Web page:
The biotech industry is under such pressure in its global campaign to force feed us GMOs that it's even having to sort out some of its internecine warfare.

DuPont branch settles corn suit
By RICHARD SINE / The News Journal
The News Journal, 11/30/2004

DuPont Co. subsidiary Pioneer Hi-Bred International has settled a patent dispute over genetically modified corn, and observers said the agreement suggests a new phase in the development of the agricultural biotechnology industry.

In the agreement announced Monday, Pioneer will license technology from Syngenta relating to two insect-resistant corn traits known as Herculex and YieldGard. Pioneer also will drop claims that Syngenta improperly acquired Pioneer genetic material 15 years ago.

Additional terms, including payments, were not disclosed. Both companies said the agreement would have no significant effect on earnings.

In 2002, Syngenta sued Pioneer and other major seed companies over use of its patented method for inserting genes into corn seeds to make them resistant to the European corn borer, a major threat.

To make so-called "Bt corn," scientists insert DNA from a microbe found in soil into the corn plant.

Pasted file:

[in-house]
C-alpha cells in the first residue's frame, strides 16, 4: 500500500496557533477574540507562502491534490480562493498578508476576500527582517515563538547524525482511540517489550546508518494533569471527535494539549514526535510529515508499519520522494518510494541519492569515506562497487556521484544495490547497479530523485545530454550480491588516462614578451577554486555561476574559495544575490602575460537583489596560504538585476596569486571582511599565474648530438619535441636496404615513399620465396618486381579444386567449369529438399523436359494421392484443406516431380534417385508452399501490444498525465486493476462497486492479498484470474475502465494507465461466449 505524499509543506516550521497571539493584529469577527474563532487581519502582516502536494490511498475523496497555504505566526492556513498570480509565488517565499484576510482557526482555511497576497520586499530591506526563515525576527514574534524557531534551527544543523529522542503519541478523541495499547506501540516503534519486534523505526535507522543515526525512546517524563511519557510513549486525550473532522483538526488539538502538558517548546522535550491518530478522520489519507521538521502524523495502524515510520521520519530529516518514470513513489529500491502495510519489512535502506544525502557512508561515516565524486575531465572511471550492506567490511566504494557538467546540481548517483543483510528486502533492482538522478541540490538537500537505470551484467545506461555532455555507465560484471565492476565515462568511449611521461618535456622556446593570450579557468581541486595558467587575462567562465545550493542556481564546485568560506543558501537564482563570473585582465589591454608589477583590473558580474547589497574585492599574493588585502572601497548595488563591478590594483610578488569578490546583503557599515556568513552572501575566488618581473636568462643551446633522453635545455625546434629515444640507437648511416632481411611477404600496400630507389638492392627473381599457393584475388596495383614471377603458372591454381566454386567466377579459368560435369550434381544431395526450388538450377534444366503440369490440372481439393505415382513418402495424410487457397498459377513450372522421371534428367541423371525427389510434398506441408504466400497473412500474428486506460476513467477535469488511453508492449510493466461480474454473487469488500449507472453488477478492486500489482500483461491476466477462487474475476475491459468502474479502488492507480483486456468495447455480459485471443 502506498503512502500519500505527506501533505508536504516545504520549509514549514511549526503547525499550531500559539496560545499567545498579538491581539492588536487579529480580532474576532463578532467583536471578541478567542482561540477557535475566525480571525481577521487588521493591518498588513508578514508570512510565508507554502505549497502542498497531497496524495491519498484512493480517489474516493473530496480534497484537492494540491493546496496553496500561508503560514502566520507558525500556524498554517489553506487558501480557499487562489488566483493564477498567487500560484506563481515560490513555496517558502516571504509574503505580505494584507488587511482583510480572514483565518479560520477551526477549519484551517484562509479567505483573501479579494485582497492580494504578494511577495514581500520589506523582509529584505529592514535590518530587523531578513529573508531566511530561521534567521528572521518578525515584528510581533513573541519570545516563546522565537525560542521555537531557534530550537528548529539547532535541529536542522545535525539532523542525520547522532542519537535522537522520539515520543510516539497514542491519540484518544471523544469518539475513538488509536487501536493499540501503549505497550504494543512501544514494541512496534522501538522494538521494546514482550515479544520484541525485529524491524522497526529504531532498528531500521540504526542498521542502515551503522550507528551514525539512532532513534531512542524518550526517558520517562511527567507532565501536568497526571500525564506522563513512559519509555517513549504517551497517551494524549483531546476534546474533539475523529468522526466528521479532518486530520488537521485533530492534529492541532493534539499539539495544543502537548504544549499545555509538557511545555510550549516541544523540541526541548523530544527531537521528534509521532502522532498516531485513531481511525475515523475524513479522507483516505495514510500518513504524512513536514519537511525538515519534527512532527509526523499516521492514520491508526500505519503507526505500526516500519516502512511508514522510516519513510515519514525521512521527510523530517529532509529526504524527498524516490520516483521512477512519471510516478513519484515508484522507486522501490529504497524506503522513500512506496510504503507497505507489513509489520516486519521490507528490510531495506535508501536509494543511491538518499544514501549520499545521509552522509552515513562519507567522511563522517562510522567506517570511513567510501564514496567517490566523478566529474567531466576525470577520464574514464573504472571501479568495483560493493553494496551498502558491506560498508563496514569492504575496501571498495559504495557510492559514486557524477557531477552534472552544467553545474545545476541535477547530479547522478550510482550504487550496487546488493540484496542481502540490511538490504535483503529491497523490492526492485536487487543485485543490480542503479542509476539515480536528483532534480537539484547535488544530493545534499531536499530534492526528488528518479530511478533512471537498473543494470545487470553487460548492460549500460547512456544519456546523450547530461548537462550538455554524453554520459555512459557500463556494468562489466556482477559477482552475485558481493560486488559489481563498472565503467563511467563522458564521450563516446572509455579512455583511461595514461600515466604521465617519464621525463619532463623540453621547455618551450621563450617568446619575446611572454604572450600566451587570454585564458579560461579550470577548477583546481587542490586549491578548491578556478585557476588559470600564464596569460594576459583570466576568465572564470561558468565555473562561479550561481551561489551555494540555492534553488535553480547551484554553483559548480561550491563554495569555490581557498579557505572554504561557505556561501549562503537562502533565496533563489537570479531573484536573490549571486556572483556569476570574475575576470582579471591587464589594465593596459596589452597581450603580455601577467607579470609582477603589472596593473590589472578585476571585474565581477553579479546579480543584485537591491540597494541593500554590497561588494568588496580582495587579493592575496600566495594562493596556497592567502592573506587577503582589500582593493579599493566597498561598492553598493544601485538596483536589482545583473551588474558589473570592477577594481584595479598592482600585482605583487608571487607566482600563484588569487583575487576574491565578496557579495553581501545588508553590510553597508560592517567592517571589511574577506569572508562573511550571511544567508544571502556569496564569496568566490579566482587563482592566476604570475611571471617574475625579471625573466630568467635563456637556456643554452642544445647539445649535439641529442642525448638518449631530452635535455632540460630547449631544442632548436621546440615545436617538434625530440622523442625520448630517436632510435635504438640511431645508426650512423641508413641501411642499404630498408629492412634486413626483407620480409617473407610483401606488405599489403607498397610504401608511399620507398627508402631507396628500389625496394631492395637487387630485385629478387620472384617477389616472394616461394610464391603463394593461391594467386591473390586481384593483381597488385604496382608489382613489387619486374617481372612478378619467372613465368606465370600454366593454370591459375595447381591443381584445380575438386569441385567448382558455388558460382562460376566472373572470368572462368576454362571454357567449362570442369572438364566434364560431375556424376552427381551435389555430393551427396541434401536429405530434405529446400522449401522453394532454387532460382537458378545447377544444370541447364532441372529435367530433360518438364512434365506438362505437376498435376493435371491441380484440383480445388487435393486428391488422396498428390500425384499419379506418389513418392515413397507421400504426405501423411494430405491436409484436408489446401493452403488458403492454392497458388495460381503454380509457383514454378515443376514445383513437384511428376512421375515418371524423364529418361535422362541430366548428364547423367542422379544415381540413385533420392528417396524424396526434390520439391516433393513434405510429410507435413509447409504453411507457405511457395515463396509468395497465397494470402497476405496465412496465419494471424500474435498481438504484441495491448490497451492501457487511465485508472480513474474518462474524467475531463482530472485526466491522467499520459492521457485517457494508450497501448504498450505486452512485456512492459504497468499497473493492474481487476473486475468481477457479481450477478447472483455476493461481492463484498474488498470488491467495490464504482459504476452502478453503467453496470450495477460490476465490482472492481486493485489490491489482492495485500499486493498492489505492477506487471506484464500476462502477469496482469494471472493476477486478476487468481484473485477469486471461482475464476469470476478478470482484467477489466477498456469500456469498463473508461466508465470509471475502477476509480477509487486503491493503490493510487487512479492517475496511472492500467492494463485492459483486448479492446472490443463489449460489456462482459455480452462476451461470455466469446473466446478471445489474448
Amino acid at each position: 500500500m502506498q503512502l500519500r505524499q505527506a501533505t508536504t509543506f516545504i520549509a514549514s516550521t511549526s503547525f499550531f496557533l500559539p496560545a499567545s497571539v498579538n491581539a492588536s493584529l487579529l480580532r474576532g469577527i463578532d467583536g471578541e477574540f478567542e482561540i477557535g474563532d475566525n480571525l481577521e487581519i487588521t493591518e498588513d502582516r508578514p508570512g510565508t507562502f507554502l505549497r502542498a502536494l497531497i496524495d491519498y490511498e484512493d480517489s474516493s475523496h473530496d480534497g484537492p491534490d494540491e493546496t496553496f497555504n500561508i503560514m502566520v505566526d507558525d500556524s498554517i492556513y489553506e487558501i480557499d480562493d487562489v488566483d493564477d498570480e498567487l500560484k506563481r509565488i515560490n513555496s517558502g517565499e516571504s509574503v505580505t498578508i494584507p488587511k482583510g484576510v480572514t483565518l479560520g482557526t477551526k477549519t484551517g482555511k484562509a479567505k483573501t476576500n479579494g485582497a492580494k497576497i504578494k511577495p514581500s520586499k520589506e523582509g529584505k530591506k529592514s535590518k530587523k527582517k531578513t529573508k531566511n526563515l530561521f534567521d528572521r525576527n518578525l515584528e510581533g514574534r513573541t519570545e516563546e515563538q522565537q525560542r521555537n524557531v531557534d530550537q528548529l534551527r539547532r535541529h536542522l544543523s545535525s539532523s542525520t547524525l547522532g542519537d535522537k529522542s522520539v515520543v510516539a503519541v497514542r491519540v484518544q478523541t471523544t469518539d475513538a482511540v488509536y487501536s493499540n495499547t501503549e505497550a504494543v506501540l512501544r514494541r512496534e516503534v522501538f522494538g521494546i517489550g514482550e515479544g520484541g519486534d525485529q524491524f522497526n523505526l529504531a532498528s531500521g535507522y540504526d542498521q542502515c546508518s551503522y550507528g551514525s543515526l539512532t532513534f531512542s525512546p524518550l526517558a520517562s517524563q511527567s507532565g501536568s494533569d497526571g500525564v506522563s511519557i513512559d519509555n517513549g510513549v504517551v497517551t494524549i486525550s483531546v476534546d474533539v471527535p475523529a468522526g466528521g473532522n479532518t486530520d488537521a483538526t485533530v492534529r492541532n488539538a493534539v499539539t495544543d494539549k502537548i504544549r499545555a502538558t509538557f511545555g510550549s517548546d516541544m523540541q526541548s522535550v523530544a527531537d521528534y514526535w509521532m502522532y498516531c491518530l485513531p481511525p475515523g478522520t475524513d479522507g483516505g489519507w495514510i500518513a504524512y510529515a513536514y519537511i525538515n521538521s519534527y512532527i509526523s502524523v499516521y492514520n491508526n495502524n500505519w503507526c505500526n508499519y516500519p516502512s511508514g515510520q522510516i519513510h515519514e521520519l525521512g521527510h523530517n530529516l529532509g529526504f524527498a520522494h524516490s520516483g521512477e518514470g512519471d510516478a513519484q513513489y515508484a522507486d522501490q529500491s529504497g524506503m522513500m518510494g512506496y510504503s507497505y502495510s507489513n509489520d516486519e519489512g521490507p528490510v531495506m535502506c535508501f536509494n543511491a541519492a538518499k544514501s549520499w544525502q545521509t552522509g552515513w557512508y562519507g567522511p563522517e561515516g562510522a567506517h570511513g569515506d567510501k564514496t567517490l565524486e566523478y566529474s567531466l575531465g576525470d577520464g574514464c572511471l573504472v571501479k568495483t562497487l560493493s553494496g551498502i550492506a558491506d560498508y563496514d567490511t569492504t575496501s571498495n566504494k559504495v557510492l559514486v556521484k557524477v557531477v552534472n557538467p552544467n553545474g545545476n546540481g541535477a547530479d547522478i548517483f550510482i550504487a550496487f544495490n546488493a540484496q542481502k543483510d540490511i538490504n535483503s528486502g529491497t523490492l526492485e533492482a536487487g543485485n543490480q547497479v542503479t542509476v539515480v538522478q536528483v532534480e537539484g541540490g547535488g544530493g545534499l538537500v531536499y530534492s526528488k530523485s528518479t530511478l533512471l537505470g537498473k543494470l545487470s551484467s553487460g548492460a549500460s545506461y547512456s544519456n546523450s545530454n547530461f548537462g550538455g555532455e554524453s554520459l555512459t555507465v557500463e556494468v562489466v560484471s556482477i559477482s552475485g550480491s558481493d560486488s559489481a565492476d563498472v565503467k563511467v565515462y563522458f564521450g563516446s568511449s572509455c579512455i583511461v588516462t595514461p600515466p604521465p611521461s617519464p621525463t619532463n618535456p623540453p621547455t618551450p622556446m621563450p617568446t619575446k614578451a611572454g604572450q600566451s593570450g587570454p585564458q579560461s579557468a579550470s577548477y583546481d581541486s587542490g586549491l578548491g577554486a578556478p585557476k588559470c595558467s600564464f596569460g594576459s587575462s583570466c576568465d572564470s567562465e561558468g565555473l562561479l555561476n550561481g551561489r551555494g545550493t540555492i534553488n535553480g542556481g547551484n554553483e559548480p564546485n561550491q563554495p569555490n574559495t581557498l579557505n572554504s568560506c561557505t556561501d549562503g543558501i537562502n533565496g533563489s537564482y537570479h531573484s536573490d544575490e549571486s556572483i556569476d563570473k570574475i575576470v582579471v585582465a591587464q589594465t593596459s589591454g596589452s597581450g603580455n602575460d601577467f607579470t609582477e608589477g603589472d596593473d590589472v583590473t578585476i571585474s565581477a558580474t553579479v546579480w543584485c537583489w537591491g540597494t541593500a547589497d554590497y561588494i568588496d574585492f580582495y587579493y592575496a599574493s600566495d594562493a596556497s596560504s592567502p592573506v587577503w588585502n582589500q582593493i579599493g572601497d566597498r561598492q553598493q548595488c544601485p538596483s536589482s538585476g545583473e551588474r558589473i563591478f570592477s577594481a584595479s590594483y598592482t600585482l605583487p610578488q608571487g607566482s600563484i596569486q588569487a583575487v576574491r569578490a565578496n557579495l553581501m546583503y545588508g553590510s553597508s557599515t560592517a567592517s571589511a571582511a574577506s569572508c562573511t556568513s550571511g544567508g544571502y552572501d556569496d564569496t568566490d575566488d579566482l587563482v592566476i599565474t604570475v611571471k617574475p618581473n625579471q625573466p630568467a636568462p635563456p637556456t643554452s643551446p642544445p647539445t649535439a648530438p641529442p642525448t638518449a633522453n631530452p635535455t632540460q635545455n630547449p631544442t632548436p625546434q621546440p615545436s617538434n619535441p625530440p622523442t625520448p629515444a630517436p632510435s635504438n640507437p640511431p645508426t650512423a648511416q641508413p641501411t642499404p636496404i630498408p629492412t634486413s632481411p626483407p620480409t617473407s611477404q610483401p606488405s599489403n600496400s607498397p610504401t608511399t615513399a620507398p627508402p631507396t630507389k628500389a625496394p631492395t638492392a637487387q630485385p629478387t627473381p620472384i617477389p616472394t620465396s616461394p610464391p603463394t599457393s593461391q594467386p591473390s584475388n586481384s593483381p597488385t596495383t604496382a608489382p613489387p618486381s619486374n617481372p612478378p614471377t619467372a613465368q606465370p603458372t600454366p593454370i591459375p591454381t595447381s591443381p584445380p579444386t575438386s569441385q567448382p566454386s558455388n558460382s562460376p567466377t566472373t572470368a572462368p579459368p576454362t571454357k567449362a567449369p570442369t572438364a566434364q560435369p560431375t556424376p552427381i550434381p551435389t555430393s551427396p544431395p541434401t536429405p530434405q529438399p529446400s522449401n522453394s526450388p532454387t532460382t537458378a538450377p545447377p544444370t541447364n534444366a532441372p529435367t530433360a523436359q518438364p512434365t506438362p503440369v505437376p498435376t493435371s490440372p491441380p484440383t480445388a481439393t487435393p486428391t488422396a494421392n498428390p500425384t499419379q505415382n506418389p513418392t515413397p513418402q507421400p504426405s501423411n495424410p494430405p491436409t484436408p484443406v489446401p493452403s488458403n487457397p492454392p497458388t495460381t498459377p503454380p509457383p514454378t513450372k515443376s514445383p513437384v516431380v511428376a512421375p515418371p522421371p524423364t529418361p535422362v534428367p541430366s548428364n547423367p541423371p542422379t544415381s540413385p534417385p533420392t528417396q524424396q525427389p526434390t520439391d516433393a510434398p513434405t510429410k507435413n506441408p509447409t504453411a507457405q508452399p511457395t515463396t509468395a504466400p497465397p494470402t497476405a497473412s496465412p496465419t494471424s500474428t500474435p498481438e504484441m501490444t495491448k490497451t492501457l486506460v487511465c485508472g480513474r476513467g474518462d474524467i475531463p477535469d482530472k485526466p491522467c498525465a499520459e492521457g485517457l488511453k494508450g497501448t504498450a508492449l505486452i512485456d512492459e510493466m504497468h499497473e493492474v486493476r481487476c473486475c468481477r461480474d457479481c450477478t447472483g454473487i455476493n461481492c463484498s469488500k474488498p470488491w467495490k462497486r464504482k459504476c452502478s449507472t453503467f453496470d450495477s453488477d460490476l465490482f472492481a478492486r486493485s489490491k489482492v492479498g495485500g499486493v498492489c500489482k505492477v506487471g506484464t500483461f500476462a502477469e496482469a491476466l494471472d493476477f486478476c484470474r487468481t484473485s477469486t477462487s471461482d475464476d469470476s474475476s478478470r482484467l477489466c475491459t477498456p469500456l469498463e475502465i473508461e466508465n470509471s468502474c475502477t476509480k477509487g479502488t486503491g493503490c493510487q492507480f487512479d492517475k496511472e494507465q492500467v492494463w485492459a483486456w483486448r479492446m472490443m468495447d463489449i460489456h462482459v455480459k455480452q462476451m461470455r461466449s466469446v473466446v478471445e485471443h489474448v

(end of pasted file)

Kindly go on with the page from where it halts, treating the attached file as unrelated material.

Twenty-seven percent of corn raised in the United States is Bt corn.

A trial involving the remaining defendants began Monday in U.S. District Court in Wilmington. Syngenta is seeking to stop St. Louis-based Monsanto, Mich.-based Dow and Dow subsidiary Mycogen from mar- keting the Herculex and YieldGard traits. Syngenta's North American headquarters is based in Fairfax, where it has a few dozen employees.

Pioneer spokesman Doyle Karr said its settlement with Syngenta indicates the agricultural biotech industry is moving from patent disputes to licensing agreements.

"It's really a sign of a maturing industry," Karr said. "It will allow us to focus on meeting customer needs."

Many important techniques in plant biotechnology are still tied up in patent disputes, said Stephen Howell, director of the Plant Sciences Institute at Iowa State University. That makes it difficult to commercialize new products without fear of litigation, he said.

For small biotechnology companies to break into the field, more patent issues will have to be resolved, or companies will have to wait several years for patents to expire, he said.

The Pioneer-Syngenta settlement and others like it "will allow the industry to move forward," Howell said.

Joel Cohen, of the International Food Policy Research Institute, a Washington think tank, said the patent disputes also have prevented governments and institutes in poorer countries from examining whether genetically modified crops would benefit their farmers.

Settlements will speed the spread of agricultural biotechnology to those countries and free up more money for research instead of litigation, Cohen said.

Contact Richard Sine at 324-2878 or This email address is being protected from spambots. You need JavaScript enabled to view it..